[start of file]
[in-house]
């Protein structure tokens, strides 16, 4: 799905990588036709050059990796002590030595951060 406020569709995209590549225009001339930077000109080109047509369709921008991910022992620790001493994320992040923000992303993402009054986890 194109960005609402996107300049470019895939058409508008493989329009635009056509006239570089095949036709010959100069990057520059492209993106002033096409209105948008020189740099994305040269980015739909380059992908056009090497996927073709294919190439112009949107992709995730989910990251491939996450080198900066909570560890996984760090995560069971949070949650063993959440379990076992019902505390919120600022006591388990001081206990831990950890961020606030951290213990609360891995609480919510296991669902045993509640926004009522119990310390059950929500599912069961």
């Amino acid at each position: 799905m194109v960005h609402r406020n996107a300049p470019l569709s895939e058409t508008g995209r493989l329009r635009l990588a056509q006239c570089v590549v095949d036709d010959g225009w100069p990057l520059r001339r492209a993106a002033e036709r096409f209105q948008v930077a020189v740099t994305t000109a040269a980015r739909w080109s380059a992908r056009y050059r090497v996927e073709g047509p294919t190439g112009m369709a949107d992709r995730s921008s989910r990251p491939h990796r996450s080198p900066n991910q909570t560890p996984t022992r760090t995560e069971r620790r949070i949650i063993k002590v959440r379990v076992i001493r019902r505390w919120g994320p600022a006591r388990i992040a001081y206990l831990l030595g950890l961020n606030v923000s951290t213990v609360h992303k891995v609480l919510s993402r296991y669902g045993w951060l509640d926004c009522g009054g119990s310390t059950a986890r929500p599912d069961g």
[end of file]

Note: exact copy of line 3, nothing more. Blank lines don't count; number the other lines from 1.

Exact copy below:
């Amino acid at each position: 799905m194109v960005h609402r406020n996107a300049p470019l569709s895939e058409t508008g995209r493989l329009r635009l990588a056509q006239c570089v590549v095949d036709d010959g225009w100069p990057l520059r001339r492209a993106a002033e036709r096409f209105q948008v930077a020189v740099t994305t000109a040269a980015r739909w080109s380059a992908r056009y050059r090497v996927e073709g047509p294919t190439g112009m369709a949107d992709r995730s921008s989910r990251p491939h990796r996450s080198p900066n991910q909570t560890p996984t022992r760090t995560e069971r620790r949070i949650i063993k002590v959440r379990v076992i001493r019902r505390w919120g994320p600022a006591r388990i992040a001081y206990l831990l030595g950890l961020n606030v923000s951290t213990v609360h992303k891995v609480l919510s993402r296991y669902g045993w951060l509640d926004c009522g009054g119990s310390t059950a986890r929500p599912d069961g």